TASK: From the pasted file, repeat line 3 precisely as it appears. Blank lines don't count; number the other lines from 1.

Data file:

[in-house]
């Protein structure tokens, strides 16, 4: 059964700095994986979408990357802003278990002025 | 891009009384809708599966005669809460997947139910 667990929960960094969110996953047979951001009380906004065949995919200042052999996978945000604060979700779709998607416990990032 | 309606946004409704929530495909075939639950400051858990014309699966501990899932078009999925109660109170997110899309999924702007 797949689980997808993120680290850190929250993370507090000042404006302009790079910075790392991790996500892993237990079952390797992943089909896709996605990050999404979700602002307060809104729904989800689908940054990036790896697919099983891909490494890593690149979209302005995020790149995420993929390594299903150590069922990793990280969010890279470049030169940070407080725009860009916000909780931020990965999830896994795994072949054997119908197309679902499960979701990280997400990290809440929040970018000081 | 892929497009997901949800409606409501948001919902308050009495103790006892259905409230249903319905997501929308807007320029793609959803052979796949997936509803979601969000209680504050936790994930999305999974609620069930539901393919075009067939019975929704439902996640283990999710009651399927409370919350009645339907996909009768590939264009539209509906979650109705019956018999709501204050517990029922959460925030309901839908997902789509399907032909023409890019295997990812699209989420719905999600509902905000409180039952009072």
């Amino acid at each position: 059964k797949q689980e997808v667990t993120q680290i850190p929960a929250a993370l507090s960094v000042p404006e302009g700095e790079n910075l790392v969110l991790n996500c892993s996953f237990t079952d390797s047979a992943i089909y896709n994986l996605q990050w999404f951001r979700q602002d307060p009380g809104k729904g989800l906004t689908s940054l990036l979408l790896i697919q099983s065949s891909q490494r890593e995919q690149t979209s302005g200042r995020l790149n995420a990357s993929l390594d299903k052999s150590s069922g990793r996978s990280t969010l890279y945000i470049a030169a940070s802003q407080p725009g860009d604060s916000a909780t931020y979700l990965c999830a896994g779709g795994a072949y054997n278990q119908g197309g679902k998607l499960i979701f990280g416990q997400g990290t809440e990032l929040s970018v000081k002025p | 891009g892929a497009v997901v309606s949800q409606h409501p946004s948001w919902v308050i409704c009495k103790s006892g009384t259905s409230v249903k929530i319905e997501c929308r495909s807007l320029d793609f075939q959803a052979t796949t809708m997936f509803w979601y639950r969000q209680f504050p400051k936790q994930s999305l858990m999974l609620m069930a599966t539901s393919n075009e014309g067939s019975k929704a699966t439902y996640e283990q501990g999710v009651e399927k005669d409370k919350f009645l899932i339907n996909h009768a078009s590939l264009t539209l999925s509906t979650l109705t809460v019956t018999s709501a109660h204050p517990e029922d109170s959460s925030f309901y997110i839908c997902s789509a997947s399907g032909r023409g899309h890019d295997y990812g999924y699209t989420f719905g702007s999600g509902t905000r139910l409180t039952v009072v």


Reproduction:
């Amino acid at each position: 059964k797949q689980e997808v667990t993120q680290i850190p929960a929250a993370l507090s960094v000042p404006e302009g700095e790079n910075l790392v969110l991790n996500c892993s996953f237990t079952d390797s047979a992943i089909y896709n994986l996605q990050w999404f951001r979700q602002d307060p009380g809104k729904g989800l906004t689908s940054l990036l979408l790896i697919q099983s065949s891909q490494r890593e995919q690149t979209s302005g200042r995020l790149n995420a990357s993929l390594d299903k052999s150590s069922g990793r996978s990280t969010l890279y945000i470049a030169a940070s802003q407080p725009g860009d604060s916000a909780t931020y979700l990965c999830a896994g779709g795994a072949y054997n278990q119908g197309g679902k998607l499960i979701f990280g416990q997400g990290t809440e990032l929040s970018v000081k002025p | 891009g892929a497009v997901v309606s949800q409606h409501p946004s948001w919902v308050i409704c009495k103790s006892g009384t259905s409230v249903k929530i319905e997501c929308r495909s807007l320029d793609f075939q959803a052979t796949t809708m997936f509803w979601y639950r969000q209680f504050p400051k936790q994930s999305l858990m999974l609620m069930a599966t539901s393919n075009e014309g067939s019975k929704a699966t439902y996640e283990q501990g999710v009651e399927k005669d409370k919350f009645l899932i339907n996909h009768a078009s590939l264009t539209l999925s509906t979650l109705t809460v019956t018999s709501a109660h204050p517990e029922d109170s959460s925030f309901y997110i839908c997902s789509a997947s399907g032909r023409g899309h890019d295997y990812g999924y699209t989420f719905g702007s999600g509902t905000r139910l409180t039952v009072v």